Otakar Batlička

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Otakar Batlička

Otakar Batlička (born 12 March 1895 in Prague, Czech Republic [then part of the Kingdom of Bohemia in Austria-Hungary]; died on 13 February 1942 in the Mauthausen-Gusen concentration camp) was a Czech adventurer, journalist, ham (amateur) radio operator, and member of the Czech-based Nazi resistance group Obrana Národa during World War II.

Plaque of Otakar Batlička

Early life[edit]

Batlička was born in Vinohrady, Prague.[1] In his early adult years, he traveled around the world, probably from 1914 to 1920.[1] After his return to Prague, he was active in many areas: in the 1920s he took part in motorcycle races and experimented with electricity; in 1932 he registered as an amateur radio operator, and constructed his own transmitter which he presented at exhibitions and lectures, working for the Prague tram network.[1]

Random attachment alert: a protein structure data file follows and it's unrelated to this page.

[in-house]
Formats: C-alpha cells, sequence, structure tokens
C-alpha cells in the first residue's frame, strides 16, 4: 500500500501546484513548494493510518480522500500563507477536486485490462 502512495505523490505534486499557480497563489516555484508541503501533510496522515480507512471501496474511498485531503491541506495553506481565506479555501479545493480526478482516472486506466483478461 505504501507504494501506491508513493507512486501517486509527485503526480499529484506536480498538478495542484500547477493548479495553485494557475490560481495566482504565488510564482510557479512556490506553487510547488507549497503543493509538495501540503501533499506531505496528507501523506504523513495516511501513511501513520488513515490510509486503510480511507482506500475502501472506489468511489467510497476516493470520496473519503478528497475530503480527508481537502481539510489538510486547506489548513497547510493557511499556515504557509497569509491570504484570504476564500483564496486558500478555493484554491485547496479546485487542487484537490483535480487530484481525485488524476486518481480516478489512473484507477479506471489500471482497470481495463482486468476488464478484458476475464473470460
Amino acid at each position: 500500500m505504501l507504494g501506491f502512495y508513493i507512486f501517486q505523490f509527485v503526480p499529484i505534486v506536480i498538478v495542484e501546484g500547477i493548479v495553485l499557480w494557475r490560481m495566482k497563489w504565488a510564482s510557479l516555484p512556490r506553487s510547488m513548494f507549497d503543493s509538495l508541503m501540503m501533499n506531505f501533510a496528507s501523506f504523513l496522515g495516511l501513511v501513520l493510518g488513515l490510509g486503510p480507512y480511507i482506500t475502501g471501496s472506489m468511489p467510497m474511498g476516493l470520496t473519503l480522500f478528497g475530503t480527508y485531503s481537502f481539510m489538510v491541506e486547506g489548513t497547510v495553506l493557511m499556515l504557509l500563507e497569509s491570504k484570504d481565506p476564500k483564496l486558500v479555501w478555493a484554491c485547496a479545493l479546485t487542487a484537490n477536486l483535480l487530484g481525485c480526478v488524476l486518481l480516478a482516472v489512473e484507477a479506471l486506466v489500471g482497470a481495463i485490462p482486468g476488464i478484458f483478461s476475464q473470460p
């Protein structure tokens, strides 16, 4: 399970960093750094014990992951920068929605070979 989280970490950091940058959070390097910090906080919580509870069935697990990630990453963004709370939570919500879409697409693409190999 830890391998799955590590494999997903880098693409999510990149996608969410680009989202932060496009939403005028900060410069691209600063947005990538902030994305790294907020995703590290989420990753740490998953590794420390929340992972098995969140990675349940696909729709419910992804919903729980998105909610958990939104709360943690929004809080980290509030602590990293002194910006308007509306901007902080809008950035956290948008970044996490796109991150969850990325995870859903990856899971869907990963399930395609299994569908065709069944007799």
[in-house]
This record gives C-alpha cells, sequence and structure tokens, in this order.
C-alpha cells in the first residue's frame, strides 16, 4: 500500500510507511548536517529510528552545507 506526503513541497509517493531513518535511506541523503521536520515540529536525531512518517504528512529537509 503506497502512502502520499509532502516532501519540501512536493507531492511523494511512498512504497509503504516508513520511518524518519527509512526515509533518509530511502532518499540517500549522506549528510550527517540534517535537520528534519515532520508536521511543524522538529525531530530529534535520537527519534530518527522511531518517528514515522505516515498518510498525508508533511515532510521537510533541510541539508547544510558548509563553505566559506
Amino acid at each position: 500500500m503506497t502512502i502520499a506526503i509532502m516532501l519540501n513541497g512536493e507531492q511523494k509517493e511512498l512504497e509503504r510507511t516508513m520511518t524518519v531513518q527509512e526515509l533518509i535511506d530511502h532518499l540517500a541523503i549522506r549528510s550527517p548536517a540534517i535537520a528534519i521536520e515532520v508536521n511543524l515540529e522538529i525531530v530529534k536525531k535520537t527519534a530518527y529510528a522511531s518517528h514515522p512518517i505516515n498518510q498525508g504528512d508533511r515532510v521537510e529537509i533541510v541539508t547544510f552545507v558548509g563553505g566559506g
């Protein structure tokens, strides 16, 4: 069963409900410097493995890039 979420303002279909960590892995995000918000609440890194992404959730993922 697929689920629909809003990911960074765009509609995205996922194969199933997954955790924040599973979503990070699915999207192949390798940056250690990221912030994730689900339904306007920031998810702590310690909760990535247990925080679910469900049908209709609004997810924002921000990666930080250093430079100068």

War years[edit]

After the Nazi occupation of Czechoslovakia and the subsequent establishment of the Protectorate of Bohemia and Moravia, he became a member of the Obrana Národa; as a radio operator he communicated with Moscow.[1] At the same time, he started writing semi-autobiographical adventure stories for young people for the magazine Mladý hlasatel (English: Young Announcer), based on his travels.[1] He wrote more than 150 stories.[1] In his stories, he described his experiences, which he supplemented with stories of people he met.

Death[edit]

He was arrested by the gestapo on 14 October 1941, interrogated in the Petschek Palace, and transferred to the Theresienstadt concentration camp, eventually ending in the Mauthausen-Gusen concentration camp.[1] He died there on 13 February 1942, probably being killed by Eduard Krebsbach.[1] After the war, he was awarded the Czechoslovak War Cross 1939–1945 in memoriam.[1]

His life and work has been promoted by the mystificator Petr Sadecký, the creator of Octobriana, who is responsible for the many myths surrounding Batlička.[1]

References[edit]

External links[edit]